When the tour ended I approached the guide and said I thought what he said was contrary to the Catholic church’s changed doctrine that no longer blames “the Jews” for killing Jesus. He said he was aware of the doctrine, asked if we were Jewish and said he was glad we were there, and agreed to change his wording. That made me feel hopeful.

Jewish History in Girona

We went to Girona, again specifically to see a Jewish museum – the Museu d’Historia dels Jueus. This one was an excellent exhibit – including explanations in English. When we left my wife, who converted after thirty years of marriage, said something about not having realized the depth of the discrimination the Jews of Spain suffered and how awful the forced conversion, expulsion, and subsequent Inquisition must have been. She was upset. It wasn’t new to me – I’ve known the basic history for a long time – and I didn’t have that emotional reaction.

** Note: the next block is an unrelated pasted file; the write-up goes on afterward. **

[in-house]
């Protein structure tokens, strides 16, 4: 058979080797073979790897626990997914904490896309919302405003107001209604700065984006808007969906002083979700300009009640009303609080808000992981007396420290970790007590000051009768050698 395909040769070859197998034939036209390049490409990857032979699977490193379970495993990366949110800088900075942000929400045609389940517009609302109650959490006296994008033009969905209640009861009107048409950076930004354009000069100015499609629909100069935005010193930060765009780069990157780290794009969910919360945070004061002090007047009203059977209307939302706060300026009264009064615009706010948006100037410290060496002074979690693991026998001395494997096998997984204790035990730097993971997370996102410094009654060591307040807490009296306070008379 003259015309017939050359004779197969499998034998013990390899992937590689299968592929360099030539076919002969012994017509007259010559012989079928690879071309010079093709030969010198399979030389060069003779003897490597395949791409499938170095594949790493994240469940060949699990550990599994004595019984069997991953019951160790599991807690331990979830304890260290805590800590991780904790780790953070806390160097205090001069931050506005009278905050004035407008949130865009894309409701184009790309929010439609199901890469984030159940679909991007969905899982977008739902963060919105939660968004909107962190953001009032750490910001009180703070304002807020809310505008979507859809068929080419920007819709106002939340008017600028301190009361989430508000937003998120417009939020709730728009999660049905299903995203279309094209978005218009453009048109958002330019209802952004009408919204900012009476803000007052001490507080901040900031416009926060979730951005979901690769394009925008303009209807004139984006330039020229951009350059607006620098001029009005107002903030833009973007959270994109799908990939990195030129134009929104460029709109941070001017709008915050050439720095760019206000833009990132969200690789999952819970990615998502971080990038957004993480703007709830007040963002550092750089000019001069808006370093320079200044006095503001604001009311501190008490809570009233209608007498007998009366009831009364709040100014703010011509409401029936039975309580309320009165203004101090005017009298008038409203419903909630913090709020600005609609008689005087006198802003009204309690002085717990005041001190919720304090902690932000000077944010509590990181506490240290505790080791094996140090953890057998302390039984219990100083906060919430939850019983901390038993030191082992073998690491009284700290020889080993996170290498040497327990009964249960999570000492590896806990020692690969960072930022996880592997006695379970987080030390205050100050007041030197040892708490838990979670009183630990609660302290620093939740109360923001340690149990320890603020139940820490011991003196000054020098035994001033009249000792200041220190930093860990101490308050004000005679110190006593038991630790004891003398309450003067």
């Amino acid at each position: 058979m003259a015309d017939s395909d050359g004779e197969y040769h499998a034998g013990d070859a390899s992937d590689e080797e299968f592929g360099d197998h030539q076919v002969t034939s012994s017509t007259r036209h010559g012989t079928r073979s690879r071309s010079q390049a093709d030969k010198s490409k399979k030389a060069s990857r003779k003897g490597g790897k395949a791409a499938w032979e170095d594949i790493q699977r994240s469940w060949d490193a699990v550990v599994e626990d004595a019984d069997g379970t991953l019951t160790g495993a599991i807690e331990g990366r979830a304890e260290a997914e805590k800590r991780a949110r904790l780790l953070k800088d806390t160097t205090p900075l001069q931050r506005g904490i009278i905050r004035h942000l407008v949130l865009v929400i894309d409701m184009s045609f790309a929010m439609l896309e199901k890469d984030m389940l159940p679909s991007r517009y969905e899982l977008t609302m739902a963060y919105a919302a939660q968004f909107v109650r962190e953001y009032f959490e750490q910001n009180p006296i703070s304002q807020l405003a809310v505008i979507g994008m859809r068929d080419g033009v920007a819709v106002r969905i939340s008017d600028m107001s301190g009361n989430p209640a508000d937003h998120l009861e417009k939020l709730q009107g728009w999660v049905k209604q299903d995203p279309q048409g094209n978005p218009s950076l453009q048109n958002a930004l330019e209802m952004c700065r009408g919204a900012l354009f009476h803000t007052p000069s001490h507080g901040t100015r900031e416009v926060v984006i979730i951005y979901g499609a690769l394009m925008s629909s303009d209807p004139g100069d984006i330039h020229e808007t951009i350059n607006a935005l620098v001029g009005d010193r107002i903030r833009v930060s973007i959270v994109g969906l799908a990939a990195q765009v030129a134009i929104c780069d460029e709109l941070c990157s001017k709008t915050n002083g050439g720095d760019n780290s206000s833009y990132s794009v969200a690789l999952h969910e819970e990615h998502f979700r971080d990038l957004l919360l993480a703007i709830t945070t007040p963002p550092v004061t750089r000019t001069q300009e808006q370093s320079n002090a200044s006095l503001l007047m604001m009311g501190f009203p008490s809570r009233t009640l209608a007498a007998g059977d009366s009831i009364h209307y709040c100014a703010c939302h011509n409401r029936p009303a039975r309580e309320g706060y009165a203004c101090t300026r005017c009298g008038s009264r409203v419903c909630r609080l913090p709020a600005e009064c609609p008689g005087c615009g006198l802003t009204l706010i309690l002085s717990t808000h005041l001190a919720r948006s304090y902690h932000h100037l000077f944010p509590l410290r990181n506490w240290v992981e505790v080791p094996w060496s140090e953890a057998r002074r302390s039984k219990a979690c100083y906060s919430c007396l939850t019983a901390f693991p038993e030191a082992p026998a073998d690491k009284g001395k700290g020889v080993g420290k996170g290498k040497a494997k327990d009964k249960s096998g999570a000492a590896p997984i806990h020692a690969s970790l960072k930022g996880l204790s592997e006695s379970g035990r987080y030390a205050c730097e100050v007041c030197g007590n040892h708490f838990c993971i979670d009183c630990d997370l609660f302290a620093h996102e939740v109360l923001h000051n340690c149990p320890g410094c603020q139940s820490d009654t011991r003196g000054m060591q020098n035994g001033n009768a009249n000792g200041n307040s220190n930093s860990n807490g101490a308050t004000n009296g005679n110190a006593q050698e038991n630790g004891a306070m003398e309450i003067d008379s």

But it made me wonder what role Jewish history plays and will play in the future with interfaith families. I think some Jews are motivated to engage in Jewish traditions in part because Jews did so in the past in the face of a long history of persecutions, and I think that will continue to be true in the future. But I think that partners from different faith backgrounds can also find that history compelling and feel the same motivation. There has to be something very valuable and powerful about Jewish traditions for people to have maintained them in the face of tremendous adversity.

I was very moved by one panel about “the Jewish family” in the fifteenth century. Even though its description of the roles of the father and the mother were very old-fashioned (what you would expect about the fifteenth century), when it said the children “are taught the customs and history of their people” – I thought that was timeless, and still important, including and perhaps especially for interfaith families.